Defying the laws of physics, the Blue Cross and Blue Shield Association's empire continues to expand and contract simultaneously.
Financial results for the nation's Blues plans suffered from what association officials call a "tough underwriting environment." The plans last year lost at least $1 billion on operations for the second straight year. Similar losses are expected this year, officials disclosed recently.
However, revenues for and enrollment in the remaining Blues plans continue to climb, with aggregate enrollment jumping at the end of 1998 to the highest total in at least eight years. But thanks to a continuing cycle of mergers and acquisitions, the number of health plans in the group is shrinking rapidly.
Because of a strong showing on the investment front, Blues plans recorded aggregate net income of $1.4 billion in 1998, a 27% improvement on 1997's bottom line of $1.1 billion.
Analysts at Weiss Ratings, Palm Beach Gardens, Fla., said the Blues' dependence on investment income could become a significant problem.
"The stock market has been a life-saver for many of these companies," Martin Weiss, the rating agency's chairman, said last December in a statement on the Blues' financial results for the first half of 1998. "What remains to be seen is how they will fare if the stock market does not continue to rise."
Ted Brownstein, Weiss Ratings' director of insurance safety, interprets the Blues' continuing operational losses and dependence on Wall Street as a "negative sign" that could point to "some insolvencies" if the stock market falters.
As a group, the Blues are down to 52 independent plans from 69 four years ago and 128 in 1975. This year, the total will shrink further with the completion of several consolidations already under way.
Anthem, the Indianapolis-based parent of Blues plans in Connecticut, Indiana, Kentucky and Ohio, has deals pending to acquire Blues plans in New Hampshire (Feb. 22, p. 4) and Colorado (March 15, p. 4), and is reported to be shopping around Rhode Island and other New England states for additional acquisitions.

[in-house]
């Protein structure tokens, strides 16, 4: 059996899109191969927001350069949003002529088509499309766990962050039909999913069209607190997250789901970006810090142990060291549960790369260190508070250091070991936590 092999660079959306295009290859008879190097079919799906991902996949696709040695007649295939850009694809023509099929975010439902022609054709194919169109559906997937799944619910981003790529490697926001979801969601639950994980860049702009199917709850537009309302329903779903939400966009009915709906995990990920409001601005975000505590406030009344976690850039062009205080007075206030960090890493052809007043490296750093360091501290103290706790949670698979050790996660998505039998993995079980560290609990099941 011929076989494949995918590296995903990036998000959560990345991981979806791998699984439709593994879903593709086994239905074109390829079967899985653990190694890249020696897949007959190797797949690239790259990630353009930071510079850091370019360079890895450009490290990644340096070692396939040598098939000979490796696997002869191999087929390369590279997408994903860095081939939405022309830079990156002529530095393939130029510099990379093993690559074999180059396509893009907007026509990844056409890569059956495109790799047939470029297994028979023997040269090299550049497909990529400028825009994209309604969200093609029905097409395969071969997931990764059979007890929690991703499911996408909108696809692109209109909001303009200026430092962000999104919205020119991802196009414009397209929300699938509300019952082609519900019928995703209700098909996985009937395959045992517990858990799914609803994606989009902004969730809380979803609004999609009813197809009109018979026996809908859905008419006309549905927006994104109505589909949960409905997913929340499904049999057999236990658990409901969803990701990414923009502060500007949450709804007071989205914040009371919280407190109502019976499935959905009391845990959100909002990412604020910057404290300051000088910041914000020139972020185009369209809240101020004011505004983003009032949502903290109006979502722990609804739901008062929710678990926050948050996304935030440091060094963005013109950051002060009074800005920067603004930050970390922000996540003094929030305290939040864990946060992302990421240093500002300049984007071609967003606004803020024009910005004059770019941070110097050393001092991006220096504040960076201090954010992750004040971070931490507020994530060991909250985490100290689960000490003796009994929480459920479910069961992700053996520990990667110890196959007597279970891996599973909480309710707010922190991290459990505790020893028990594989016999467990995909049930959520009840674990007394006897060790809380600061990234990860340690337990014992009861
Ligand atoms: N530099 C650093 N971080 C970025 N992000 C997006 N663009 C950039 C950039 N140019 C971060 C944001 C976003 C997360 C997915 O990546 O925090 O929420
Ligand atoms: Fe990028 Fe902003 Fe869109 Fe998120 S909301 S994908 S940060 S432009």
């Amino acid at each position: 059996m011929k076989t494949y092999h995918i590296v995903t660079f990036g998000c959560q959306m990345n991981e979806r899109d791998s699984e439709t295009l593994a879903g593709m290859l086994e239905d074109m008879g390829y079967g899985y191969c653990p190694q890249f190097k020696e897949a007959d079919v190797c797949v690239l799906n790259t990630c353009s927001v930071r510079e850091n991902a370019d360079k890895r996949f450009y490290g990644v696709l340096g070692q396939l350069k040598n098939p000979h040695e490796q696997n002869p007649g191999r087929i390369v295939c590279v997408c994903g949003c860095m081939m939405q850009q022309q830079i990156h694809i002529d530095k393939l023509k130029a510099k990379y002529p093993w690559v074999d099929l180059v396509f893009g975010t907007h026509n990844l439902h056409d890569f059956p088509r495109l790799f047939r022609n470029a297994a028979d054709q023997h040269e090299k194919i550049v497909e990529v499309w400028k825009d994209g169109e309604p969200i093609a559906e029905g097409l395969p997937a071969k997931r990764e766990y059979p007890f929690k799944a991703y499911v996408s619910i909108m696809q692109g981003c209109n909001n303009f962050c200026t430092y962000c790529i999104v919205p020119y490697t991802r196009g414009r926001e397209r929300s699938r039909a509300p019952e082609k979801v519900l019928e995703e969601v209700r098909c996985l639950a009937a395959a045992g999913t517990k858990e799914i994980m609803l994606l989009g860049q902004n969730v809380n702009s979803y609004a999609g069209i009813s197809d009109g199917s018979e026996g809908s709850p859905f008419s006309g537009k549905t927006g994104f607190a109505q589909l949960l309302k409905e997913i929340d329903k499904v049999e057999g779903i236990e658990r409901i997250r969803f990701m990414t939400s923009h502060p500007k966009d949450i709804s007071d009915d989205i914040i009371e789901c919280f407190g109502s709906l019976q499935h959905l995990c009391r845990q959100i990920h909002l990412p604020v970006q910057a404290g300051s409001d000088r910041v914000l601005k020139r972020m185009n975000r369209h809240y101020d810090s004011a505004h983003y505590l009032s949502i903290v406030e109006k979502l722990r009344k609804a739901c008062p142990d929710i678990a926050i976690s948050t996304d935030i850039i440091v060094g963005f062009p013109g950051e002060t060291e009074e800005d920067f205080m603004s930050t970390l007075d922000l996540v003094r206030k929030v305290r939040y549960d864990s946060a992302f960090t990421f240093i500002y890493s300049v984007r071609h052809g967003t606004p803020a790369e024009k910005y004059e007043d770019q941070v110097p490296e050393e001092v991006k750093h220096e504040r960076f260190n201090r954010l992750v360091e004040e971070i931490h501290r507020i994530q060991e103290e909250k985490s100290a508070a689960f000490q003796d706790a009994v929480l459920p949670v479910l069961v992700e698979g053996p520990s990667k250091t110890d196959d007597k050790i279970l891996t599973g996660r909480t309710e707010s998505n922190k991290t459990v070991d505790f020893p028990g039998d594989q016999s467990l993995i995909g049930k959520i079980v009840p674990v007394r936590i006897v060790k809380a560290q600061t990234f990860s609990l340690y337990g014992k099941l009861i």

WellPoint Health Networks, of Thousand Oaks, Calif., which operates Blue Cross of California and a national subsidiary called Unicare, is poised to complete its $500 million acquisition of Cerulean Cos., the parent of Blue Cross and Blue Shield of Georgia. When the deal was announced last July, officials expected it to close by March 31, but legal wrangles involving Cerulean's 1996 conversion to for-profit status have postponed the closing.
"The consolidation continues apace," said Patrick Hays, the Blues association's chief executive officer, at a recent press briefing. Hays stressed that the Blues are collectively increasing market share, after reversing a 15-year market-share slump four years ago. In 1998, aggregate enrollment in the plans jumped nearly 3.5% to 71.4 million, up from 69 million in the previous year.
A flurry of affiliations marked the tail end of 1998. Blue Cross and Blue Shield of Delaware agreed late last year (Jan. 4, p. 10) to join CareFirst, the year-old Owings Mills, Md.-based holding company linking Blues plans in Maryland and the District of Columbia.
Blues plans in Texas and Illinois quietly consummated their long-delayed merger Dec. 31, 1998, to form a 5-million-enrollee giant in two of the nation's most populous states. And three Upstate New York Blues plans joined forces as Excellus, also effective Dec. 31, 1998.
Last June, Medical Service Corporation of Eastern Washington merged into Blue Cross of Washington and Alaska, part of Mountlake Terrace, Wash.-based Premera Blue Cross.
Despite growth in revenues and enrollment, in 1998 the Blues suffered underwriting losses of $1.1 billion on revenues of $94.7 billion. That compares with underwriting losses in 1997 of $1 billion on $87 billion in revenues.
In addition, "the Blues are looking at another pretty tough underwriting year" in 1999, Hays said, warning that improved underwriting results are probably at least a year away.
Aggregate revenues, however, increased by a healthy 8.9% last year.
Meanwhile, more Blues plans are converting to for-profit status.
Under a revised settlement reached March 12 with the Missouri attorney general, the state insurance department and 100 consumer groups, Blue Cross and Blue Shield of Missouri will convert into a completely for-profit company.
The proposed settlement is designed to resolve lingering concerns about a previous agreement, reached last September, which was rejected by a special master appointed by a Missouri circuit court.
Under the new agreement, the not-for-profit assets of the Missouri Blues would be used to form a healthcare foundation, which would receive $12.8 million and own 80% of the stock of RightChoice, the health plan's for-profit subsidiary. The Missouri Blues would merge into RightChoice, and the foundation would liquidate its holdings in the company over seven years. The proposal requires approval from the court, RightChoice shareholders and the Blues association.
Other recent for-profit conversions include Trigon Healthcare, formerly Blue Cross and Blue Shield of Virginia, in 1997, and Blue Cross and Blue Shield of Georgia, now part of Cerulean, a year earlier.